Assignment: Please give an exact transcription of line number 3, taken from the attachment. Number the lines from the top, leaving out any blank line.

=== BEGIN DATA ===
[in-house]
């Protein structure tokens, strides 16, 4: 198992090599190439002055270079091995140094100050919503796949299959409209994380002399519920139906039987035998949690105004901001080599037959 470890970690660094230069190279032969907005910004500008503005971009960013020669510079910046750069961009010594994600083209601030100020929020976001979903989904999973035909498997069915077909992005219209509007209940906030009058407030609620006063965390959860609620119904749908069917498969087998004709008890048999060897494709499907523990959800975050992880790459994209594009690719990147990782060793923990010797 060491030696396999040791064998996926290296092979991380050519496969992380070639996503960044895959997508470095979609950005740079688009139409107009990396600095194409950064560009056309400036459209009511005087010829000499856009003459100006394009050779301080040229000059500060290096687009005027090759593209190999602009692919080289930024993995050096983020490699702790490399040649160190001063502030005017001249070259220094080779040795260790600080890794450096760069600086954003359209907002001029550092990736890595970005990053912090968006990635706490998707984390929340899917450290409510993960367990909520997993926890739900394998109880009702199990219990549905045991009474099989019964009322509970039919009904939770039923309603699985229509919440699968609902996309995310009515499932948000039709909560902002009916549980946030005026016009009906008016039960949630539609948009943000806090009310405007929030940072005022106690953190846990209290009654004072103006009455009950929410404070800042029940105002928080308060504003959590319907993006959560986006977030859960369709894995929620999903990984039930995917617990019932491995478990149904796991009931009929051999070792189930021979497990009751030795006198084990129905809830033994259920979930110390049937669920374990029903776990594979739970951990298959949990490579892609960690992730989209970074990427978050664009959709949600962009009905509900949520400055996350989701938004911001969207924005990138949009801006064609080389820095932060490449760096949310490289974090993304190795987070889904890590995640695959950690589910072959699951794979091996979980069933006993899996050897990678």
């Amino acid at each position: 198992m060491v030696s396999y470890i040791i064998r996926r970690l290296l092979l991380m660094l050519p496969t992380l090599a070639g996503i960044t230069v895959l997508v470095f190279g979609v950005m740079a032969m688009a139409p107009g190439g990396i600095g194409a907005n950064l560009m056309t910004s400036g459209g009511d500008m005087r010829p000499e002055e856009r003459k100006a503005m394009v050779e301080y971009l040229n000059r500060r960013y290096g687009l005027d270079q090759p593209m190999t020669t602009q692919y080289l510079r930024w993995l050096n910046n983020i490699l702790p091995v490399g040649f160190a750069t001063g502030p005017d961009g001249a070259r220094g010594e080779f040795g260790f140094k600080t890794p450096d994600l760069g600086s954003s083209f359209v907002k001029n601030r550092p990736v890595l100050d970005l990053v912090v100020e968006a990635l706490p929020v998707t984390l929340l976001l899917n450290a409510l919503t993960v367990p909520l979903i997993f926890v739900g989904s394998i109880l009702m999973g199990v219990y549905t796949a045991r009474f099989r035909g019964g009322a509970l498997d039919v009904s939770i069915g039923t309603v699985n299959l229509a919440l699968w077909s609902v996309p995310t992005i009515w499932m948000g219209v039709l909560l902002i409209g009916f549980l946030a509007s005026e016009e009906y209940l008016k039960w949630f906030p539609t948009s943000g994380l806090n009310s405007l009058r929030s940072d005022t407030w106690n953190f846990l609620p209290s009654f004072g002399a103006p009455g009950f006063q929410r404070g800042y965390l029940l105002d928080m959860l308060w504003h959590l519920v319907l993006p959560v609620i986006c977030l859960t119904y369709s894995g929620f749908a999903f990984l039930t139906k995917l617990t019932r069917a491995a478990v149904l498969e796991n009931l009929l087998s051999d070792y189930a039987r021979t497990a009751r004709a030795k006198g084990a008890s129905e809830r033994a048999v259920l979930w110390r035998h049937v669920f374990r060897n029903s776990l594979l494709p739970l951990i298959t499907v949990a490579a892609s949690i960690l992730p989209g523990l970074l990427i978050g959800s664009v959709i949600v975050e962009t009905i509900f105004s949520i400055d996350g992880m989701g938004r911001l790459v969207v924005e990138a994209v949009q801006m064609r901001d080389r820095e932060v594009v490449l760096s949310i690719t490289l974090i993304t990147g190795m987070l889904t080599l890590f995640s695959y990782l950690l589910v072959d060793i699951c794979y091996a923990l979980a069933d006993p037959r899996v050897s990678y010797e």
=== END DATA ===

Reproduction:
């Amino acid at each position: 198992m060491v030696s396999y470890i040791i064998r996926r970690l290296l092979l991380m660094l050519p496969t992380l090599a070639g996503i960044t230069v895959l997508v470095f190279g979609v950005m740079a032969m688009a139409p107009g190439g990396i600095g194409a907005n950064l560009m056309t910004s400036g459209g009511d500008m005087r010829p000499e002055e856009r003459k100006a503005m394009v050779e301080y971009l040229n000059r500060r960013y290096g687009l005027d270079q090759p593209m190999t020669t602009q692919y080289l510079r930024w993995l050096n910046n983020i490699l702790p091995v490399g040649f160190a750069t001063g502030p005017d961009g001249a070259r220094g010594e080779f040795g260790f140094k600080t890794p450096d994600l760069g600086s954003s083209f359209v907002k001029n601030r550092p990736v890595l100050d970005l990053v912090v100020e968006a990635l706490p929020v998707t984390l929340l976001l899917n450290a409510l919503t993960v367990p909520l979903i997993f926890v739900g989904s394998i109880l009702m999973g199990v219990y549905t796949a045991r009474f099989r035909g019964g009322a509970l498997d039919v009904s939770i069915g039923t309603v699985n299959l229509a919440l699968w077909s609902v996309p995310t992005i009515w499932m948000g219209v039709l909560l902002i409209g009916f549980l946030a509007s005026e016009e009906y209940l008016k039960w949630f906030p539609t948009s943000g994380l806090n009310s405007l009058r929030s940072d005022t407030w106690n953190f846990l609620p209290s009654f004072g002399a103006p009455g009950f006063q929410r404070g800042y965390l029940l105002d928080m959860l308060w504003h959590l519920v319907l993006p959560v609620i986006c977030l859960t119904y369709s894995g929620f749908a999903f990984l039930t139906k995917l617990t019932r069917a491995a478990v149904l498969e796991n009931l009929l087998s051999d070792y189930a039987r021979t497990a009751r004709a030795k006198g084990a008890s129905e809830r033994a048999v259920l979930w110390r035998h049937v669920f374990r060897n029903s776990l594979l494709p739970l951990i298959t499907v949990a490579a892609s949690i960690l992730p989209g523990l970074l990427i978050g959800s664009v959709i949600v975050e962009t009905i509900f105004s949520i400055d996350g992880m989701g938004r911001l790459v969207v924005e990138a994209v949009q801006m064609r901001d080389r820095e932060v594009v490449l760096s949310i690719t490289l974090i993304t990147g190795m987070l889904t080599l890590f995640s695959y990782l950690l589910v072959d060793i699951c794979y091996a923990l979980a069933d006993p037959r899996v050897s990678y010797e």